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HOME > No.29, May 2022 > Feature Story : Systems Engineering to Enhance the Performance of Industrial Machines and Robots

Systems Engineering to Enhance the Performance of Industrial Machines and Robots

Naoki Uchiyama

Naoki Uchiyama

Professor Naoki Uchiyama's Systems Engineering Laboratory conducts research that can benefit industry, with a focus on sites. Amidst the growing labor shortages that sites are facing, Professor Uchiyama’s Laboratory focuses mainly on working towards optimizing controls and improving efficiency and automation in the mechanical systems of industrial machines and robots . I spoke with Professor Uchiyama about how he connects his work to external organizations, for instance through his Collaborative Research Laboratory that aims to incorporate both research and education.

Interview and report by Madoka Tainaka

Academia that solves problems at sites

The word "system" means all component factors that collectively interact with and affect each other within a mechanism, but the term is used in a variety of situations, so many people might assume that the word is not well defined. Naturally, the scope of system engineering is incredibly vast. Beginning with machines and electricity that form the foundation of mechanical engineering, Professor Uchiyama utilizes a vast range of lateral fields like information, management, and construction to describe system engineering as an academic pursuit that aims to optimize all those fields.

"Essentially, we attempt to understand a real-life phenomenon, create mathematical models, then work to optimize and control that phenomenon. Because we're looking to optimize the issue or problem we've been given, some people may consider the field to be lacking in direction. However, from the perspective of taking the approach that leads from the problem to the solution, I would say that this academic pursuit is very close to how society works."

Collaboration with companies that operate manufacturing sites is indispensable when carrying out research that works backwards from a problem. The laboratory has always carried out joint research with multiple companies, but in 2019, Toyohashi University of Technology offered their first "Collaborative Research Laboratory." It partnered with Kobelco Construction Machinery, a company involved in the development, production, and sales of backhoes and crawler cranes, to develop next-generation cranes.

"Because it was established with funding from an external organization facing the same problems we encounter here at the university, the Collaborative Research Laboratory not only conducts research, but also confers degrees to students. That is to say, it works to develop human resources.

The Collaborative Research Laboratory is funded by external organisations, such as companies, that share a common agenda with the university. In normal joint research, the main focus is on research, and in the case of endowed laboratories, the benefits to the company are not clear, as in principle the intellectual property gained from the research basically belongs to the university. In comparison, the Collaborative Research Laboratory is an excellent initiative that enables both companies and universities to enhance both intellectual property and human capital. In fact, some of our PhD students are currently conducting research under this collaboration.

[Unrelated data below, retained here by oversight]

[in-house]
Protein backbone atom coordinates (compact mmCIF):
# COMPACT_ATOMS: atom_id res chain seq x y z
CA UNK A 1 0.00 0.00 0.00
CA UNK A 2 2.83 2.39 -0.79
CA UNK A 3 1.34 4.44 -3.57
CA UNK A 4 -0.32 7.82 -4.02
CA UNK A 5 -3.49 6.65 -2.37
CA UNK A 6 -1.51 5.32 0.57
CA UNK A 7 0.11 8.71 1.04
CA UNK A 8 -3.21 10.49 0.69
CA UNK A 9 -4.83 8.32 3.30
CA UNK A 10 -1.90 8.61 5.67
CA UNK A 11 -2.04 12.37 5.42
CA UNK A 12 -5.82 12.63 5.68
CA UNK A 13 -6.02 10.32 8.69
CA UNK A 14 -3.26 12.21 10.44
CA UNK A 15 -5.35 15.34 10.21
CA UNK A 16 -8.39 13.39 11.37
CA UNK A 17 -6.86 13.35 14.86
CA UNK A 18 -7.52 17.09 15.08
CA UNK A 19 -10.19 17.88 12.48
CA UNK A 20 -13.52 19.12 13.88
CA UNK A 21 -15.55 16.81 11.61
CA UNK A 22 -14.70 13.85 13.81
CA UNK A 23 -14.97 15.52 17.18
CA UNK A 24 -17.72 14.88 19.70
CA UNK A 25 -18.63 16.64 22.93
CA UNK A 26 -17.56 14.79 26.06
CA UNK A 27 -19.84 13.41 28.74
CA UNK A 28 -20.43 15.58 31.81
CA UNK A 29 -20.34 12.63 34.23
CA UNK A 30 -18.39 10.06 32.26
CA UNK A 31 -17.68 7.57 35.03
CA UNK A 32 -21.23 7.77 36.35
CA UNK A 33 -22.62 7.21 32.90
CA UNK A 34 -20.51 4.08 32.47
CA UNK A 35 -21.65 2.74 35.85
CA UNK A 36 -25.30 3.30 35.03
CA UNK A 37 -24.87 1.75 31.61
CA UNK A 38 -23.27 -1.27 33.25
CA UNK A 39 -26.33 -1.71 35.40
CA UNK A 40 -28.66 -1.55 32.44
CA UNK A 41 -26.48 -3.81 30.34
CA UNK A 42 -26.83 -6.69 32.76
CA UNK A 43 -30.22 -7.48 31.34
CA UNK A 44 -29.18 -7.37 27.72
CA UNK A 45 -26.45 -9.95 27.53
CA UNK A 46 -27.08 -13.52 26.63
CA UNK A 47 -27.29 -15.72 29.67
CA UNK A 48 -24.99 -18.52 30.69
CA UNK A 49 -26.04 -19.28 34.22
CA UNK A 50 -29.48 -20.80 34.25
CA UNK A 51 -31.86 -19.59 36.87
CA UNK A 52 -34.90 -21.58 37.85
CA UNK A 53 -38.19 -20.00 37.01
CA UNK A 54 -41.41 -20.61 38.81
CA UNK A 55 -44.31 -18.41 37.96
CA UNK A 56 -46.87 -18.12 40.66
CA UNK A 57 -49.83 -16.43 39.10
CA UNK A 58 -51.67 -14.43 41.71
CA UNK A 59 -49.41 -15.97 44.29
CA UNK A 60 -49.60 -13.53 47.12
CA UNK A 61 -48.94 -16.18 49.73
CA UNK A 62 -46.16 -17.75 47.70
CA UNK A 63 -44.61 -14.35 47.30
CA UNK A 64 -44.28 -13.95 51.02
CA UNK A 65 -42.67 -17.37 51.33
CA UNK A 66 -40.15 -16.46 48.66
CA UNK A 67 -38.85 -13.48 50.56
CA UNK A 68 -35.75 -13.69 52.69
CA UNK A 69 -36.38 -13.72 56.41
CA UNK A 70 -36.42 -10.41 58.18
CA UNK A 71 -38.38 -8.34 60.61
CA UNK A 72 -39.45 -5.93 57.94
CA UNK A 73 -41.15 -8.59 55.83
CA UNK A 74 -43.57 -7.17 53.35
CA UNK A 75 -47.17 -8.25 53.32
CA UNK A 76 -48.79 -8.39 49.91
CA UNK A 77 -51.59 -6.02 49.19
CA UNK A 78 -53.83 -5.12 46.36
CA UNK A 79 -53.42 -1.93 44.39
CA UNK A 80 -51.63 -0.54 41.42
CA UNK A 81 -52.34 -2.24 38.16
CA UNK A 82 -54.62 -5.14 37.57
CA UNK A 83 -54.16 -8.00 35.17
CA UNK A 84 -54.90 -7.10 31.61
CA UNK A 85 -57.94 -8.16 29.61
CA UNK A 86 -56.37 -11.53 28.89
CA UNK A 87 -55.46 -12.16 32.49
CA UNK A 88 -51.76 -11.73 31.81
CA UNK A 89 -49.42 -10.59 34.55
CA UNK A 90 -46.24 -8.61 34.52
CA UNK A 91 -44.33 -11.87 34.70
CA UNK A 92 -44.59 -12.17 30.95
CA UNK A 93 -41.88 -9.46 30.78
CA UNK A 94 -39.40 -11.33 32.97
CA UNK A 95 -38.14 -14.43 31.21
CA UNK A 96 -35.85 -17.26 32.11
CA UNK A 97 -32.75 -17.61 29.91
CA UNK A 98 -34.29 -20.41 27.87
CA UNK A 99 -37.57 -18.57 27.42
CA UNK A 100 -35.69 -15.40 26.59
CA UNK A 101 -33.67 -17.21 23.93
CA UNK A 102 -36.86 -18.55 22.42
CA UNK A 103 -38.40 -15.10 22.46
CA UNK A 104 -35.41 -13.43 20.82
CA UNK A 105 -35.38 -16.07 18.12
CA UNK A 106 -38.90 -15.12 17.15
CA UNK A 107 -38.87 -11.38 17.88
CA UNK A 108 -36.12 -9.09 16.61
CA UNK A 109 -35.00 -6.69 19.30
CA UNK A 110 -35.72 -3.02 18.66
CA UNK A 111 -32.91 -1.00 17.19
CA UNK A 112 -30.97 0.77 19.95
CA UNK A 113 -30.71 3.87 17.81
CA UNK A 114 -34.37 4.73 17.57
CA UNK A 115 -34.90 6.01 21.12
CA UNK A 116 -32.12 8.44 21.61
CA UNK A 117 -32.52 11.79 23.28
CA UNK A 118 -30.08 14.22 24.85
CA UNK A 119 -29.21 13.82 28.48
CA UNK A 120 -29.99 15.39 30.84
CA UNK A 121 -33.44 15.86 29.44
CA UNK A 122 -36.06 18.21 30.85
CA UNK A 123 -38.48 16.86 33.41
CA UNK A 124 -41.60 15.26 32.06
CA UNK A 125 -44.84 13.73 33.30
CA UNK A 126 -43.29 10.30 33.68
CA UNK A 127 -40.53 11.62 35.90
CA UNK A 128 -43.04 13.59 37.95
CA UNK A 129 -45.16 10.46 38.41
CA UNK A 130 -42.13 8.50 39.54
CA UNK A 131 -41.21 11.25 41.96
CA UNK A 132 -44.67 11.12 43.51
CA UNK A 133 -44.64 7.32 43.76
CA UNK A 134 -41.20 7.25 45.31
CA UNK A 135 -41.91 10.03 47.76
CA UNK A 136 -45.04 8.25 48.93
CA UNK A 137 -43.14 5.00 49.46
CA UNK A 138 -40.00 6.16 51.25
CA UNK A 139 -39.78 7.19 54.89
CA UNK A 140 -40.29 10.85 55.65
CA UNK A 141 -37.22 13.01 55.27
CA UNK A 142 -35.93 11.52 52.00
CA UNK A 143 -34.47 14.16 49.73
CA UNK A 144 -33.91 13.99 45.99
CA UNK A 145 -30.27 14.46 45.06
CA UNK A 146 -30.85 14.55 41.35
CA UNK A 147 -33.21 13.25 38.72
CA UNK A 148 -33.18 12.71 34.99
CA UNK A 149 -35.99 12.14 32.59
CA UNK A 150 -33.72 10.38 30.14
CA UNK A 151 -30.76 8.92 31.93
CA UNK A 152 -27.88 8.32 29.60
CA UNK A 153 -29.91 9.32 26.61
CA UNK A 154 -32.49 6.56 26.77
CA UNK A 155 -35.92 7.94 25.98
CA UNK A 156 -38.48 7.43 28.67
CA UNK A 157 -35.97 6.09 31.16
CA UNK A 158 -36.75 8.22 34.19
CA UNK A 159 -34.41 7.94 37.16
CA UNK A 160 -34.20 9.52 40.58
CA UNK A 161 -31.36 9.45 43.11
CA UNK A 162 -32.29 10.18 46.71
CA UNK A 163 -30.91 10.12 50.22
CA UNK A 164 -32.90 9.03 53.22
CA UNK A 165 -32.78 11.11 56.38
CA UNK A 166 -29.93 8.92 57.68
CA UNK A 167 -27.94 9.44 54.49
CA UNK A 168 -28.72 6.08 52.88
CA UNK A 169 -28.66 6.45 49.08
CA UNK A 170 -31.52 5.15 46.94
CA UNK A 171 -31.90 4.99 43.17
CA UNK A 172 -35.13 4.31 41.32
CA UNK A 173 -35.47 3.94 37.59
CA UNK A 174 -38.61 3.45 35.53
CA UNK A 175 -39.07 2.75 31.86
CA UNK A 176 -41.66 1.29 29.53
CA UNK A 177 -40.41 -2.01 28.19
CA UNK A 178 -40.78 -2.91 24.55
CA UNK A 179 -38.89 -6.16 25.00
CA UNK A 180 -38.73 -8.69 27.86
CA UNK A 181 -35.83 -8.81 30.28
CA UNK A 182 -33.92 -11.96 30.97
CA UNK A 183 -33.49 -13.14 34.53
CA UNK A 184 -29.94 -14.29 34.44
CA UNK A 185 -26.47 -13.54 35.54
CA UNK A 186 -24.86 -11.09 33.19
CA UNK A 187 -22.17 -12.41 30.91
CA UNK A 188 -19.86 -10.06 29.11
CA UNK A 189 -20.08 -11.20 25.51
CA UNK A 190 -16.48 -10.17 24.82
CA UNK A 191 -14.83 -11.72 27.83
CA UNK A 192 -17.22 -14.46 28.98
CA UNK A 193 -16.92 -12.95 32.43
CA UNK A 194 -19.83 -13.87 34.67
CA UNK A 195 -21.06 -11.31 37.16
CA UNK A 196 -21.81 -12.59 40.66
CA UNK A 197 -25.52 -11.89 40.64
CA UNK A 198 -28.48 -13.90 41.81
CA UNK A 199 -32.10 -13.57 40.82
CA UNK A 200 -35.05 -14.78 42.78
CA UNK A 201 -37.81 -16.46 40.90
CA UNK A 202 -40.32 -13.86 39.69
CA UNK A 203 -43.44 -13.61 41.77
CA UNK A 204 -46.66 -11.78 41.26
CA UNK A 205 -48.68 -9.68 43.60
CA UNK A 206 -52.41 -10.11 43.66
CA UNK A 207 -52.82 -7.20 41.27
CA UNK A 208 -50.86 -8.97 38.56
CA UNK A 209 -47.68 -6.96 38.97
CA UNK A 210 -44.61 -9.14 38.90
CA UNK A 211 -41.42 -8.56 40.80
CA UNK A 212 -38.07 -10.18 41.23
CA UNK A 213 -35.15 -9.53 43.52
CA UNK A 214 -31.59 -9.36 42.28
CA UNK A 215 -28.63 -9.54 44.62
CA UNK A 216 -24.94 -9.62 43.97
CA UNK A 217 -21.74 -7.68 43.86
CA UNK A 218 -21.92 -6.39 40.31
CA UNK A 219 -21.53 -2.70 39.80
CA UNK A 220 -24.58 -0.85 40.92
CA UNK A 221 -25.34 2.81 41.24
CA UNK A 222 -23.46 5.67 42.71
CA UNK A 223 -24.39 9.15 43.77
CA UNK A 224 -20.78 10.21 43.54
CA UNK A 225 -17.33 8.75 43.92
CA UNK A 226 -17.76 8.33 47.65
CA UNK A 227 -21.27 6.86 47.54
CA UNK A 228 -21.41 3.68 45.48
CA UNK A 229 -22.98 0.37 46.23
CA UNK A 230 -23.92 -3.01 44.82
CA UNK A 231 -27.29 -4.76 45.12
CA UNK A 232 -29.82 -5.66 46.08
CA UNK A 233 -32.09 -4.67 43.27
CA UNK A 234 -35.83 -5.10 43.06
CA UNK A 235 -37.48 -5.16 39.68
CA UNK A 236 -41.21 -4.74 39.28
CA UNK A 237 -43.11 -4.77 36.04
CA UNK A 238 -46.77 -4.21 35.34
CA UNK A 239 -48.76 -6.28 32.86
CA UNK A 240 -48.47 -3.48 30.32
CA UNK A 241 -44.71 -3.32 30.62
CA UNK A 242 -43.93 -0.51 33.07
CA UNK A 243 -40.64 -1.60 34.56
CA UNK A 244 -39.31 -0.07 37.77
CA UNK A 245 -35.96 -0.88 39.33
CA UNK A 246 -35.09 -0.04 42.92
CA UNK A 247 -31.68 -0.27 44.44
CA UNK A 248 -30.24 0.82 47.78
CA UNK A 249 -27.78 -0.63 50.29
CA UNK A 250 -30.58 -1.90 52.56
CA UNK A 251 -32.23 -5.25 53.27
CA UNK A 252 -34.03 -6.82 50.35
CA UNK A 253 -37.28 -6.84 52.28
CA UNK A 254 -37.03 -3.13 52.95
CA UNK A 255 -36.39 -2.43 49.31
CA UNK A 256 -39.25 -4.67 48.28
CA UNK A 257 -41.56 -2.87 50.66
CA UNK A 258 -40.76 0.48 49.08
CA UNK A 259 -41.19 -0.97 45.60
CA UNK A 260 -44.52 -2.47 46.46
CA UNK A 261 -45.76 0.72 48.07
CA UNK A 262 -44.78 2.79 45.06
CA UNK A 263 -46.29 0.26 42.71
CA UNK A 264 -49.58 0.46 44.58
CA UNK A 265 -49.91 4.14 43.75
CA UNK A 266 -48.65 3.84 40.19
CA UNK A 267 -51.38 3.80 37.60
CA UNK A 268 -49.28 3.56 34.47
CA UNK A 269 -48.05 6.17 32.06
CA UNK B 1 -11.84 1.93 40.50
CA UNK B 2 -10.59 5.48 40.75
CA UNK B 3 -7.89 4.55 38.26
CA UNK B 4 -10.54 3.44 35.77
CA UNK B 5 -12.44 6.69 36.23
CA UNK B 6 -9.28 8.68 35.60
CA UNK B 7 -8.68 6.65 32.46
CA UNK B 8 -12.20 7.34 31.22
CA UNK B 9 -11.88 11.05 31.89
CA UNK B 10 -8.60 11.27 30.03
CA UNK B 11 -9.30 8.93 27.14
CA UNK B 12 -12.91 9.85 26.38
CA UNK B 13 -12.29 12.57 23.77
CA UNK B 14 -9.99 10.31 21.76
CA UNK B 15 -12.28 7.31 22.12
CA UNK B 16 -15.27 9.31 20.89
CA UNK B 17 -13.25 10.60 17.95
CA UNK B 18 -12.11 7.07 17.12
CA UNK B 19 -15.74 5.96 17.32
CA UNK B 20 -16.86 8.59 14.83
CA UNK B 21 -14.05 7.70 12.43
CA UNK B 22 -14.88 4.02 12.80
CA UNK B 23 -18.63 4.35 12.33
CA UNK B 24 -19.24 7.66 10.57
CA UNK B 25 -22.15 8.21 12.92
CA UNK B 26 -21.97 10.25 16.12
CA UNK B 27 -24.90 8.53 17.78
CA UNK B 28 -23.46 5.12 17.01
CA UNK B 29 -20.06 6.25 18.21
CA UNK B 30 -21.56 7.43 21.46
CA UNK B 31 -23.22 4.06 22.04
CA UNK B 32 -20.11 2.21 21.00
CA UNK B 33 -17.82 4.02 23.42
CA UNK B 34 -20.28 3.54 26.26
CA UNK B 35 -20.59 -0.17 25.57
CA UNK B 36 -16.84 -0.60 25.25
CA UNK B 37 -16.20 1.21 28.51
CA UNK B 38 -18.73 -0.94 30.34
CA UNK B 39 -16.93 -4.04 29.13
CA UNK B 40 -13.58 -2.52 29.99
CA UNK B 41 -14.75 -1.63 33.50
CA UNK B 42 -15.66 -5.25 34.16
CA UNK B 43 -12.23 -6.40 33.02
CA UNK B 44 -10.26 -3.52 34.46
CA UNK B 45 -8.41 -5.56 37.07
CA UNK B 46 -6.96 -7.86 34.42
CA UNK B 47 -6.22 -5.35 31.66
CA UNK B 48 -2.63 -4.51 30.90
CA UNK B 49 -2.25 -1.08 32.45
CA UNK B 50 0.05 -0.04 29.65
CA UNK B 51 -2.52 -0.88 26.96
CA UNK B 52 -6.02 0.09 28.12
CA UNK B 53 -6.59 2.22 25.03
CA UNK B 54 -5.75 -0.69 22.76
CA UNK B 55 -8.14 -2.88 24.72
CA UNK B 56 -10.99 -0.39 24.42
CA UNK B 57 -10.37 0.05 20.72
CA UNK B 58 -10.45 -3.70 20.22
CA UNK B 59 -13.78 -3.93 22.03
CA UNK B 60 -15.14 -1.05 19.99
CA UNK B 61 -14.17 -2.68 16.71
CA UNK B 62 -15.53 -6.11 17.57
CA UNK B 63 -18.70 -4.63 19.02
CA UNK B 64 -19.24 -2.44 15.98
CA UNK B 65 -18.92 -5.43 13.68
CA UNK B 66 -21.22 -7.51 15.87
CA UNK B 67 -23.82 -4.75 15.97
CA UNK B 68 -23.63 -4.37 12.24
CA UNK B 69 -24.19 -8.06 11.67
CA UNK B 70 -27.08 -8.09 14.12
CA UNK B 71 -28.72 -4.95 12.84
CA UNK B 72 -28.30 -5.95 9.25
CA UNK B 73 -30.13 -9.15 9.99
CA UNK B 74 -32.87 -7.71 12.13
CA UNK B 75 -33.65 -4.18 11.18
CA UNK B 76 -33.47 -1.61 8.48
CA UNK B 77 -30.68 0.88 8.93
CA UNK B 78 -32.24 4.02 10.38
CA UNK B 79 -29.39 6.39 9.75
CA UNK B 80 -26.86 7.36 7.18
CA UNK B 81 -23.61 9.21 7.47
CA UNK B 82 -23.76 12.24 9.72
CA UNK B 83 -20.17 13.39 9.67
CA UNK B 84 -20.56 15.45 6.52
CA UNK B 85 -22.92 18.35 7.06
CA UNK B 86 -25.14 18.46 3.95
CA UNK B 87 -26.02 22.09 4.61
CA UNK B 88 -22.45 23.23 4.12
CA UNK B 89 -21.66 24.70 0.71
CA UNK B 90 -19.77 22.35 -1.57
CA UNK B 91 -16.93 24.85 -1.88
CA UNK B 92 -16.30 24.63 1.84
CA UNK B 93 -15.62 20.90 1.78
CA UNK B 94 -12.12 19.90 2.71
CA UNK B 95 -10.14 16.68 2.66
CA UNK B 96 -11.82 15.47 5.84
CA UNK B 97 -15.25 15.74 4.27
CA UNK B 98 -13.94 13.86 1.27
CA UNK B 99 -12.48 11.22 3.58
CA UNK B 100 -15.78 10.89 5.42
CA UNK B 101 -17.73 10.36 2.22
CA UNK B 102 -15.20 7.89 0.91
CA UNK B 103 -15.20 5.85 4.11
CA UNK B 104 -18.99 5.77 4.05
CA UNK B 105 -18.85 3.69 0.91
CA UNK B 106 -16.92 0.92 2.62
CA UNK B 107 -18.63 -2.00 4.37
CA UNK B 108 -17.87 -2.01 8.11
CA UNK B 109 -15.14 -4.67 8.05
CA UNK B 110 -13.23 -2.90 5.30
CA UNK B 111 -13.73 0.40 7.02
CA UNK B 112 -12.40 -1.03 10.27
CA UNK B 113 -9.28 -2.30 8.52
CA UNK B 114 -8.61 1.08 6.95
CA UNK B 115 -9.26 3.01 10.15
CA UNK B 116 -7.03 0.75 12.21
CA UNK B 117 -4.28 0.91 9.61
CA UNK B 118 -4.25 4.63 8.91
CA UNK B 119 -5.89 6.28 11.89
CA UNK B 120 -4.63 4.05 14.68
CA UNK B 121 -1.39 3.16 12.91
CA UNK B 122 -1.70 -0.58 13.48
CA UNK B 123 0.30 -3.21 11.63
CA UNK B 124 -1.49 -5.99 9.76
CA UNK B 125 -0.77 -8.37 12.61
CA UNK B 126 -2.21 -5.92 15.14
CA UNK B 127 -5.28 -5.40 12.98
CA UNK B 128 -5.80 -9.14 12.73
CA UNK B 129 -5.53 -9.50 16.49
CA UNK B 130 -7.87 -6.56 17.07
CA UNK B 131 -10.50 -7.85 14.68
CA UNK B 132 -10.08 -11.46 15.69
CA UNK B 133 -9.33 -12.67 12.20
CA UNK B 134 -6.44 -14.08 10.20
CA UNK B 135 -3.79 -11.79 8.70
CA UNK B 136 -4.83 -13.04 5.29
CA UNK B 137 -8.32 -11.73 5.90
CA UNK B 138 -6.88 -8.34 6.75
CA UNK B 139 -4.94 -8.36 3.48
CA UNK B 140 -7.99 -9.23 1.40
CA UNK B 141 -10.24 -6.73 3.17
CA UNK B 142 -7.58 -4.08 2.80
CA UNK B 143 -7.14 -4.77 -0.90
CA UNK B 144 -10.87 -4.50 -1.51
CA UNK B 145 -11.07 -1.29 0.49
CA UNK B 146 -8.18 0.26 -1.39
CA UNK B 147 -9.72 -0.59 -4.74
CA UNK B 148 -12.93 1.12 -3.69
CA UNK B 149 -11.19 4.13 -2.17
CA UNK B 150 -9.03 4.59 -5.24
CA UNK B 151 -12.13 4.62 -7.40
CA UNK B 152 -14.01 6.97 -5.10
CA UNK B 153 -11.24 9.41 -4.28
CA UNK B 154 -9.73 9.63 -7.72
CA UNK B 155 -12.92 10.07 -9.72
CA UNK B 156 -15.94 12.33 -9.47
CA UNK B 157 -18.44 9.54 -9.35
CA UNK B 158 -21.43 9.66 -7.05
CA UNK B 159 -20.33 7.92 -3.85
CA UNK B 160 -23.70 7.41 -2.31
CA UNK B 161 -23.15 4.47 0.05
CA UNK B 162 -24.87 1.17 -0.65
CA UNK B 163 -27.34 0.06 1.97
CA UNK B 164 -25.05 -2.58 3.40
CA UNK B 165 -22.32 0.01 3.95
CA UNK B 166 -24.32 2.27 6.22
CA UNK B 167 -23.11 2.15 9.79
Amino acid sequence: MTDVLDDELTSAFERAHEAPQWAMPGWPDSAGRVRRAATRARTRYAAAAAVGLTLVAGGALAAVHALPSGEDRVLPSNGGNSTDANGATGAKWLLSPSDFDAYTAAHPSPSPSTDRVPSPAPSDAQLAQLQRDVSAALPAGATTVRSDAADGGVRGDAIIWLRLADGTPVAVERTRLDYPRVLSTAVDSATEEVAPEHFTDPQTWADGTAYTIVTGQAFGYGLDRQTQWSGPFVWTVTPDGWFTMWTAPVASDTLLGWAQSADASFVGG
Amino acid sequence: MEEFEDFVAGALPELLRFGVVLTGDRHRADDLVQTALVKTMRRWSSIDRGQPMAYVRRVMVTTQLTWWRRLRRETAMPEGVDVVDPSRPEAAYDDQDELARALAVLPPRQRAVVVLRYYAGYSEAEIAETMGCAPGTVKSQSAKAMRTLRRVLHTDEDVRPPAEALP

Transporting suspended loads in the shortest possible time while controlling sway

Crawler crane and tower boom-twist (left).  Comparative experimental results with an elastic crane (right).
Crawler crane and tower boom-twist (left). Comparative experimental results with an elastic crane (right).

Professor Uchiyama and his group are working on a Collaborative Research Laboratory with Kobelco to control swaying in giant cranes.* When working with giant cranes that have 80 m long cables, even a slight swing of the tip of the crane could result danger from causing the suspended load to sway significantly. That's why they are looking for ways to transport suspended loads in the shortest time possible, and with minimum sway.

Professor Uchiyama said, "Tackling vibration has been a persistent issue for factories and large-scale construction sites. We've created some methods and theories to address that, but these sites still face numerous issues. And with the giant cranes used at outside construction sites, the environment changes each time. Right now, crane operators carefully watch loads and rely on their experience and intuition to operate cranes, but if we can use software to control safety and efficiency, then even inexperienced people could operate cranes and that would help address the labor shortage."

They have already achieved some results. Each part of a giant crane is transported individually and assembled on site, so they are made of lightweight materials to reduce load during transportation. This means, however, that the main frame shakes easily when the crane is moving, which makes it difficult to control sway in the load. To address this, Professor Uchiyama and his team developed a software program that will optimize the crane’s ability to move as swiftly as possible within the limitations set by the need to control speed with regard to vibration periods and to accelerate smoothly to minimize contortions in the crane body.

Optimal motion trajectory of an experimental automated crane in TUT

"Eliminating sway at the destination point is particularly important for safety, but we also had to consider the maximum performance capabilities of the hydraulic motors that move the crane. We input these factors and used our formula to determine the shortest time and smallest amount of sway. We then reproduced the distortion and load sway in a 2 meter crane and verified our results in an experiment. We also tried this in an experimental capacity with a giant crane and obtained a response that we think can be used at construction sites. Our next step is to develop an interface that considers operability on the company side.